Being someone who’s been known to fuck around with gender a little bit myself, I’m always excited when I see new groups of people who are trying to take our stereotypical understandings of masculine and feminine and mess them up a bit. And things have certainly gotten messy with a new group that has emerged in contemporary fandom. They are men, primarily self-identified as heterosexual, who are eschewing the butch realness of traditional masculinity in favor of a world of friendship and caring that is populated with dancing, prancing purveyors of happiness and joy, meting out friendship lessons with a healthy dose of Technicolor animation and cutesy songs. They are the Bronies.
As a child of the 80s, I am very familiar with My Little Pony, at least the first generation of the franchise. You’d better believe my little gay ass was hauling around more than a few ponies in a vintage blue Samsonite suitcase for most of my 6th and 7th years of life; to further cement my budding homosexuality, I went to the My Little Pony movie in the theater. With my grandmother. But the newer iterations of the franchise have pretty much flown under my radar. I dismissed anything I did see, assuming it was another terrible revamp of a beloved 80s icon (Care Bears and Strawberry Shortcake have already been horribly mishandled) and just assumed it would fade away. But then I started hearing about the Bronies.
Without knowing anything about it, I assumed it was something where men were using the images of the ponies ironically or creating something new (and probably twisted) out of the iconography. But no: the Bronies are just fans of the show. Whether they like the animation or the stories or the music, or some combination of the three, they are just fans of the show and characters. This is where my fascination kicks in.
Our culture isn’t exactly kind to the feminine spirit. When men, especially heterosexual men, embrace something that is coded as feminine, problems ensue. This is not strange territory for me: I’m a 7-foot drag queen after all. Part of what attracts me to drag is that I feel a different sort of power in playing in “forbidden” territory. I can do and say things in my feminine persona that I couldn’t do or say when I’m “out of uniform” because drag places me in the category of outlaw, and being an outlaw, despite whatever other limitations might come along with it, tends to free you from certain boundaries and restrictions. It’s all very Foucauldian; so too with the Bronies.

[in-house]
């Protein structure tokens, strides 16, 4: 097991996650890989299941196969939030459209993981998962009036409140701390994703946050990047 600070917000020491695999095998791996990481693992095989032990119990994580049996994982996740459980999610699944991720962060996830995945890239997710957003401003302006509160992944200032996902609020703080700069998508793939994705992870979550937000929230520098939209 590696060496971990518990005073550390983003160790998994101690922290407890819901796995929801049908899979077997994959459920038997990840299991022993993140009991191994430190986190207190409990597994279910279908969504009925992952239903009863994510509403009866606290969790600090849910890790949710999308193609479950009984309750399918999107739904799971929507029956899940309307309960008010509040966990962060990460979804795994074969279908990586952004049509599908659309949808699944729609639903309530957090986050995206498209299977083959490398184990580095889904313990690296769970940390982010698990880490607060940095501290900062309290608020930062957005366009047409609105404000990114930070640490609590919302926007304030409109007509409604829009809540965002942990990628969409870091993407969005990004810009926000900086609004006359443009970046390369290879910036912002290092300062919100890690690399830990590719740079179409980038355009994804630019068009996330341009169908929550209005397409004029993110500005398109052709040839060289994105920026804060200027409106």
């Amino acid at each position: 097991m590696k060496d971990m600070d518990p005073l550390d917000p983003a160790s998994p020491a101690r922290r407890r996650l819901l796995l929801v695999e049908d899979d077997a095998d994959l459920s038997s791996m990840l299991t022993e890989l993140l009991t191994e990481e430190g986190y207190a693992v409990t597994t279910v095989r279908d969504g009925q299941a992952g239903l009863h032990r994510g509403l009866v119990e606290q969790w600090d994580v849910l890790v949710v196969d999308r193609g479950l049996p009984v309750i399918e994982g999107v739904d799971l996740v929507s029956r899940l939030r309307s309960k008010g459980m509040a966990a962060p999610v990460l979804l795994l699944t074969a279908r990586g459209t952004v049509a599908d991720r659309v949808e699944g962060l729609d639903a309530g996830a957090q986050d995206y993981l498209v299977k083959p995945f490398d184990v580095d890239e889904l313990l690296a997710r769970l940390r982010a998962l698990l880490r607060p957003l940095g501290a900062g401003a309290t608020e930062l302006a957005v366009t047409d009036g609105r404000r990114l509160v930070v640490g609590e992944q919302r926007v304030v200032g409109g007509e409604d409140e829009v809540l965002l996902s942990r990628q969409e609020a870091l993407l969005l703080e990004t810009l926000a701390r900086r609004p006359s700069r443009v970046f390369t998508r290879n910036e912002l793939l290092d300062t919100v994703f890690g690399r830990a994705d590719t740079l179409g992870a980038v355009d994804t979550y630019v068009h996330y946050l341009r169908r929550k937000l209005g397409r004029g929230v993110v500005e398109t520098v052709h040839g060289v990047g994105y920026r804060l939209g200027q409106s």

There is something odd and wonderful about a grown man idolizing a small herd of pastel ponies who romp and frolic and sing about the values of friendship and caring. It’s the kind of thing we feed to little girls all the time; after all, our culture says that little girls (and as they grow up, women) are supposed to be the ones who worry about friendships, who nurture, who care. Boys and men are supposed to be rugged and active, their friendships are supposed to be activity-oriented, and emotional sharing is allowed only in certain circumstances and under very specific conditions. To think that teenage boys and men of all ages would be drawn to a child’s cartoon aimed at little girls is fascinating and perplexing, and just so deliciously queer.
Just the other day I ran across a documentary on Netflix (if you missed my blog about my sometimes troubled relationship with Netflix, you can catch up with it HERE) and I knew I had to watch it. Bronies: The Extremely Unexpected Adult Fans of My Little Pony by Laurent Malaquais follows several young men, detailing their interest in the new generation of My Little Pony, how they first came in contact with it, what they like about it, and more. The film also features many of the primary subjects attending their first MLP fan gathering, including the largest event of its kind, Bronycon. These events are like any fan gathering, with vendor booths, cosplay, and panels featuring stars and creators of the show. There are tons of goodies to pick up; one of the featured characters and his girlfriend make and sell pony merchandise at European MLP gatherings (Yes, there are female Bronies too, though some of them prefer to go by the term “Pegasister”). The two actually met through a MLP gathering, and by the end of the documentary had gotten engaged. On the other side, the documentary also follows voice actors Tara Strong and John de Lancie (perhaps better known to nerds everywhere as Q from Star Trek: The Next Generation) who voice Twilight Sparkle and the villain Discord respectively, as well as the creator of My Little Pony: Friendship is Magic, Lauren Faust who appears as surprised as anyone by the fandom that has sprung up around the cartoon she created.